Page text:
Three words on the "warning shot'' legislation about to hit the governor's desk: What a mess.
It doesn't matter whether you favor Florida's controversial "stand your ground'' law or think it dangerous. The most recent tweak to it from Tallahassee has something for everyone.
For starters, there's the potential weakening of the law even though legislators who voted "yay" surely intended to expand it. There's also, as always, a nifty gift or two for the powerful gun lobby, like the part about expunging court records in "stand your ground'' cases.
Hopefully, there's enough confusion written in —- heck, even the legislator who originally drafted "stand your ground'' is having doubts — to give Gov. Rick Scott serious pause before signing.
The law that polarized us over the infamous shooting death of an unarmed black teenager was up for changes during the legislative session — including a well-intended one in the name of Marissa Alexander of Jacksonville, sentenced to 20 years for firing what she said was a warning shot in an altercation with her estranged husband. This does seem striking when you consider no one was hit — and Trayvon Martin is dead, and George Zimmerman a free man.
A judge declined to grant Alexander "stand your ground'' immunity and a jury convicted her in 12 minutes. She has since won a new trial because of jury instruction problems.
But the idea that someone who claimed she was standing her ground and did not shoot anyone could get that kind of prison time stuck with legislators.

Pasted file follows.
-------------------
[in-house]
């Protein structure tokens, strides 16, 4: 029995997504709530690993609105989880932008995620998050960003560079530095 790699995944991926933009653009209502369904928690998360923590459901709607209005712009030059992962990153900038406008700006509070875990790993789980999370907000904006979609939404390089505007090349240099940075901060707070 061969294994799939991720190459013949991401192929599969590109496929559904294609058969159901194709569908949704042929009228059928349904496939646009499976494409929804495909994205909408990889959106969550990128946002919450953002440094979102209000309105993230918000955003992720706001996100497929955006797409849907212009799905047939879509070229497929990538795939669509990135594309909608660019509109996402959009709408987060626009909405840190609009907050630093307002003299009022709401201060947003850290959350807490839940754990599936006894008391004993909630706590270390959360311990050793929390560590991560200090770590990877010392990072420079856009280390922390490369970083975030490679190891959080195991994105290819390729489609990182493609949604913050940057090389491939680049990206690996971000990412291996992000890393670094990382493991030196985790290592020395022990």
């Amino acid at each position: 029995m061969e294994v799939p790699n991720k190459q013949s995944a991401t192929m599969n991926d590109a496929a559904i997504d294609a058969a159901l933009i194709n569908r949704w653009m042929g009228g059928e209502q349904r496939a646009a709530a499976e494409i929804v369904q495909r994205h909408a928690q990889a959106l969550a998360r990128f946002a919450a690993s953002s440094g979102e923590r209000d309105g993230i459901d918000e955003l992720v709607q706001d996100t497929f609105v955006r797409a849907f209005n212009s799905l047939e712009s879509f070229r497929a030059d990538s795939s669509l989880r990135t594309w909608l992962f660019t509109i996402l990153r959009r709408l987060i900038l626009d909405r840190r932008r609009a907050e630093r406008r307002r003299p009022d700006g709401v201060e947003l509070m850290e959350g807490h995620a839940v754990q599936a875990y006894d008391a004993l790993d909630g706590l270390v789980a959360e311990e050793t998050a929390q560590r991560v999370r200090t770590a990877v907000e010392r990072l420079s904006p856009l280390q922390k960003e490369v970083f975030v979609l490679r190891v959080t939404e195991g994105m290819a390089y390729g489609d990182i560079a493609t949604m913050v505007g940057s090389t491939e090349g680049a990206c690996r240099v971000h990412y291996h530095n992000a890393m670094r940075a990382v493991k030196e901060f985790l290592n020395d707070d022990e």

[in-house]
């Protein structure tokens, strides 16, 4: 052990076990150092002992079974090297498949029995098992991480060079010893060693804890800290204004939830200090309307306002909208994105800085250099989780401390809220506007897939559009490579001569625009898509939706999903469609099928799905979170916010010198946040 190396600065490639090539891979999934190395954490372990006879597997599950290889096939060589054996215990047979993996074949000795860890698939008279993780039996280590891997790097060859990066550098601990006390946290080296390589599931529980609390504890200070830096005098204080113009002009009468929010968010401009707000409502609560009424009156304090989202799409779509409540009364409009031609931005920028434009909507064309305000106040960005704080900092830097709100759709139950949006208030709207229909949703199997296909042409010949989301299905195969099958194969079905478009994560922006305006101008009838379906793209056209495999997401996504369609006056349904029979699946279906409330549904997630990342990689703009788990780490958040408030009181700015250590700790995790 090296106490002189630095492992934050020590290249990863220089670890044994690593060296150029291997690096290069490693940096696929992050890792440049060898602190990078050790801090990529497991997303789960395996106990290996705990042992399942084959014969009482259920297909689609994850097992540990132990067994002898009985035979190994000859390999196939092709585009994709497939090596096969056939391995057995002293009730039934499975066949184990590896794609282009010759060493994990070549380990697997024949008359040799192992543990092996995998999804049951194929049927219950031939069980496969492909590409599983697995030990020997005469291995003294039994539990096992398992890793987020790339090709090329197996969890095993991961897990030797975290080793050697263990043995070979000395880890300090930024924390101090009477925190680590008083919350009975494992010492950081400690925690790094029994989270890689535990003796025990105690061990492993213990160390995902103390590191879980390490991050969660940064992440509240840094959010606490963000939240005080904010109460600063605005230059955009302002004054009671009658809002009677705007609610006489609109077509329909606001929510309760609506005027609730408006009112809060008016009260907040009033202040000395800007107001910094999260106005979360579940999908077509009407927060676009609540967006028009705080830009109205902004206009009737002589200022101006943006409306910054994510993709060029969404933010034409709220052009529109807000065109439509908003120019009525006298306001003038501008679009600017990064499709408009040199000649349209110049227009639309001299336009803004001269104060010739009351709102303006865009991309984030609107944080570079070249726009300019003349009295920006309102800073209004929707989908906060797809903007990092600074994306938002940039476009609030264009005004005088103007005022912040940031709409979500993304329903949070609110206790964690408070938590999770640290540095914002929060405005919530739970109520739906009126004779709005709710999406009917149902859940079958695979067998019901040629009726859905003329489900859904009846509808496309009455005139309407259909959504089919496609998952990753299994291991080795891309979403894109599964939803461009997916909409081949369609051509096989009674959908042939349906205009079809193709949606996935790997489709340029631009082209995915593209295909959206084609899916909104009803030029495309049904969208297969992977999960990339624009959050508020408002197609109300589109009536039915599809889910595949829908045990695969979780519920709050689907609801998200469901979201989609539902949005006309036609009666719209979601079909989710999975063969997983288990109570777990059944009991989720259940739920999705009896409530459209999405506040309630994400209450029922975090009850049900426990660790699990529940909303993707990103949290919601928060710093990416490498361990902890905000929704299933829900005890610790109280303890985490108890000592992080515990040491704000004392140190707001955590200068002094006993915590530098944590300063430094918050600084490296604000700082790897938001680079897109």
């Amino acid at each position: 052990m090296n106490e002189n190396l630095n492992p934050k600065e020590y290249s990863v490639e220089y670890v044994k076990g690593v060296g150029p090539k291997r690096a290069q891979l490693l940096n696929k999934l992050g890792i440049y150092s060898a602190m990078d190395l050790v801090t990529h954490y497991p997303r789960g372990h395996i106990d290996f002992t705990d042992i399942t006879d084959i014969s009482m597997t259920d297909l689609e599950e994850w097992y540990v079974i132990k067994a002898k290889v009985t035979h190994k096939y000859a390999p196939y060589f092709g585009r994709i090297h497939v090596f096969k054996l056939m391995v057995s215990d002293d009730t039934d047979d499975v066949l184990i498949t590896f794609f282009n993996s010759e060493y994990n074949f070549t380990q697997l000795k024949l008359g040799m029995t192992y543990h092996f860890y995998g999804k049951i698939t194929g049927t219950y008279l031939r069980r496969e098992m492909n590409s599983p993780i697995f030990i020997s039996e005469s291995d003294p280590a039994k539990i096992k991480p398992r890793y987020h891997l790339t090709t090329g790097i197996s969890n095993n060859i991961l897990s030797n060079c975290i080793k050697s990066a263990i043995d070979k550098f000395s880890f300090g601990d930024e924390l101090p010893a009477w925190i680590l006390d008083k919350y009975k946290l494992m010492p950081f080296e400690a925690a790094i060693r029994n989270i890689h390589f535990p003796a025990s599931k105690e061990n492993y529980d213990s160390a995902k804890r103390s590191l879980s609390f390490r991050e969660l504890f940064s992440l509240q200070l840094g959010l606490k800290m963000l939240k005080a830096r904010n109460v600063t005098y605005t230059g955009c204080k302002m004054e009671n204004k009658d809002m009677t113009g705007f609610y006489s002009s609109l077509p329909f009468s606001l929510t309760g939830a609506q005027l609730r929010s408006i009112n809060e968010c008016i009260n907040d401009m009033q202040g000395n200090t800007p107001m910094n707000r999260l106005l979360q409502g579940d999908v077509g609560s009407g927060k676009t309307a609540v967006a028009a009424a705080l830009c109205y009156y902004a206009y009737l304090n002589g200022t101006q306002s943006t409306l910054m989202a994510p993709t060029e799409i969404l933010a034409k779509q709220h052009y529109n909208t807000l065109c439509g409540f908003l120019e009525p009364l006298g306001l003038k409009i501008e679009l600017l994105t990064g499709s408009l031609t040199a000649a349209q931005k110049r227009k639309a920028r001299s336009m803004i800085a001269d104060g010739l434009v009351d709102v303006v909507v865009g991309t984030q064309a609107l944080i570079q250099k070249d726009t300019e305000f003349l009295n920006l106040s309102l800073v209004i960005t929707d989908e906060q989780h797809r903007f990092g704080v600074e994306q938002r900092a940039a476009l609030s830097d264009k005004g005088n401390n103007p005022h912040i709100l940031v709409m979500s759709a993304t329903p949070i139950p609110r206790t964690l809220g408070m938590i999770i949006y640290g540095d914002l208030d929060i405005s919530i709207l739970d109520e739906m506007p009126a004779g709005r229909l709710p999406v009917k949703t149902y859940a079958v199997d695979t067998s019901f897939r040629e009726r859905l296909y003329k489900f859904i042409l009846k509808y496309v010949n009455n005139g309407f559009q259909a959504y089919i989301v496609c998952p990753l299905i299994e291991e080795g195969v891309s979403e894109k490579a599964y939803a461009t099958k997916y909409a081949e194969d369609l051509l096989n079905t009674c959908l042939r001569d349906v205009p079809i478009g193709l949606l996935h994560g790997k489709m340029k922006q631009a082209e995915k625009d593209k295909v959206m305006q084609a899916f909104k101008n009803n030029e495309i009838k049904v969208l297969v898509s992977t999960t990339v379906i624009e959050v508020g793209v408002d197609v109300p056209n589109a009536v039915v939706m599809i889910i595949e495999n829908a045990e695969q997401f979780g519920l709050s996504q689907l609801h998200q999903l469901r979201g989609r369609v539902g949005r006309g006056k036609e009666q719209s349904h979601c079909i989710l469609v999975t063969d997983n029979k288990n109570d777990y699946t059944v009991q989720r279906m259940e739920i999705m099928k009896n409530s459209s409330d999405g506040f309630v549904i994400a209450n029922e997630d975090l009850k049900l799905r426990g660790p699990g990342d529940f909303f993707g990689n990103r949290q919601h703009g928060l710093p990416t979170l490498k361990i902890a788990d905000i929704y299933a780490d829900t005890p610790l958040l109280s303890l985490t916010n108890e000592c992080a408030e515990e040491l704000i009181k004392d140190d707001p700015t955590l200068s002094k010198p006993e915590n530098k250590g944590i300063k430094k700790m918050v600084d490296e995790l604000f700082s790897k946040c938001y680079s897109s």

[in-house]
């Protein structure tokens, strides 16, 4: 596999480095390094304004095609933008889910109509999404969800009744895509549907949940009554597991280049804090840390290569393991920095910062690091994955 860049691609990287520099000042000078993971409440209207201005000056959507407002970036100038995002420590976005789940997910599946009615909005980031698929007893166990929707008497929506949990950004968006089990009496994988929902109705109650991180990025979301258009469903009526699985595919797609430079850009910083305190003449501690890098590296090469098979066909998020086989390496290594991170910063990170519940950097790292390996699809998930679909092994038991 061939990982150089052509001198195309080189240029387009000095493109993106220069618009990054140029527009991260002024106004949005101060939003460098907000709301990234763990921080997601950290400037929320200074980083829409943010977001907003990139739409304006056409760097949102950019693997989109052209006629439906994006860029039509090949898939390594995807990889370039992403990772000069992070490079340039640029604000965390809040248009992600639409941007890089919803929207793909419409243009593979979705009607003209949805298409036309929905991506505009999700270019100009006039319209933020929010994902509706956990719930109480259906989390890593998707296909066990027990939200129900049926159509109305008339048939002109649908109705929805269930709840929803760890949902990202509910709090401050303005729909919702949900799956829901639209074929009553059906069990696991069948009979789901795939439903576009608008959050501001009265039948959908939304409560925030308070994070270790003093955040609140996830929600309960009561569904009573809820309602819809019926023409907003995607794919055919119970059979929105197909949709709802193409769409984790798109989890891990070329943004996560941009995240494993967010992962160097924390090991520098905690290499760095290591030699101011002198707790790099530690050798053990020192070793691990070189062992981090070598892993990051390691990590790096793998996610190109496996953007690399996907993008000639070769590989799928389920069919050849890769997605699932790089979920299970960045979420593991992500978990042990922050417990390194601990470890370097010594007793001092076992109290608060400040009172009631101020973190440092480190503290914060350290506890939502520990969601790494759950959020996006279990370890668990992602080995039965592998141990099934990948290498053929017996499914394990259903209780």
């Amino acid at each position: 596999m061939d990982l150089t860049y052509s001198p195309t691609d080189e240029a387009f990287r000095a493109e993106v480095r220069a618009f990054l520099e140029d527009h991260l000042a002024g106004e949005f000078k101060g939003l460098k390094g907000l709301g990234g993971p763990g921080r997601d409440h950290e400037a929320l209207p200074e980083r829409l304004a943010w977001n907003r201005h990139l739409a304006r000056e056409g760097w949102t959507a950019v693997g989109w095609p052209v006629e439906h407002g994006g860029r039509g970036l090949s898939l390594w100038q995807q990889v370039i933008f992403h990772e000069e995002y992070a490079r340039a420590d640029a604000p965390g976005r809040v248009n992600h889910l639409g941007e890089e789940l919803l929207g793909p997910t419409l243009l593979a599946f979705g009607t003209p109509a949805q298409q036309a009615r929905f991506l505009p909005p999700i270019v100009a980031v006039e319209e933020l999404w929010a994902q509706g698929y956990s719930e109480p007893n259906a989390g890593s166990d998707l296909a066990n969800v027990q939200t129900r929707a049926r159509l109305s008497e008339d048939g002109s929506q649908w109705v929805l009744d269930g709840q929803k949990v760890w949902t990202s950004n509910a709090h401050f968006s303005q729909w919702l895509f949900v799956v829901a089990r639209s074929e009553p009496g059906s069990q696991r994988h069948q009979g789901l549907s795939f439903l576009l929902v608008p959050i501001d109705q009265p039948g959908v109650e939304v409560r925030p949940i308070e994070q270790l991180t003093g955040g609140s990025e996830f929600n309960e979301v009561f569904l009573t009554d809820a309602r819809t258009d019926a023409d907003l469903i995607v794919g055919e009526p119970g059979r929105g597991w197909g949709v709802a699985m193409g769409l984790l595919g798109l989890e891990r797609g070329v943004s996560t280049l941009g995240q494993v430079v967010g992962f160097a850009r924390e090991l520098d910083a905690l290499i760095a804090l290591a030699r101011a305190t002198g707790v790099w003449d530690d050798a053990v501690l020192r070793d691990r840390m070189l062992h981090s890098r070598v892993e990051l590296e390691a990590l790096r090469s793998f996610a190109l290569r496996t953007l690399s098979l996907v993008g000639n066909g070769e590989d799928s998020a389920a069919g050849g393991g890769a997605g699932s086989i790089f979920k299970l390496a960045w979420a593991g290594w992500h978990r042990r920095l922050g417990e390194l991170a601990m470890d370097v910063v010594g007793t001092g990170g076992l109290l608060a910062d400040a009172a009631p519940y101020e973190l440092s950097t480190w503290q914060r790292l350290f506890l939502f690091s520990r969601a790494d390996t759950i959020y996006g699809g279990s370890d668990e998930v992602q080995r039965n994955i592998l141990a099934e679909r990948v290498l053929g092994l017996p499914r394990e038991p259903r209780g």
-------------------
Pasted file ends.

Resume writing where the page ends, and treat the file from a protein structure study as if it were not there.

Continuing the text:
Somehow, the effort to tweak "stand your ground'' to protect those who fire legitimate warning shots or threaten force got twisted in the final version awaiting the governor's pen. It appears, in certain circumstances, to add a requirement that the person who uses deadly force reasonably believed it necessary to prevent not just death or great bodily harm, but "imminent" death or great bodily harm. As in, something just about to happen to them. Which would seem to narrow the law rather than expand its protection.
Now, if you are someone who already believed that "stand your ground'' was unnecessary, that self-defense already worked in Florida and that this swag for the National Rifle Association has been applied unevenly across the state since, maybe you don't object to the addition of "imminent."
But this bill is almost dizzyingly written. Pinellas County Sheriff Bob Gualtieri — a lawyer, by the way, who generally supports "stand your ground'' protections with some exceptions — called it confusing even for people who regularly deal with this. "Legislation should be direct. It should be straightforward," Gualtieri told me. "It should be easily understood so people will know what the rules are."
This law would also allow the expunging of court records when charges are dropped in "stand your ground'' cases, alarming to those of us who believe the public record ought to be both complete and, well, public.
Now it's up to Scott. And in the thick of a tough re-election battle against Charlie Crist, it's politically dicey for him to veto anything with the fighting words "stand your ground" attached. But rejecting legislation that confuses an already intensely complex issue seems a no-brainer, no matter where you stand on "stand your ground.''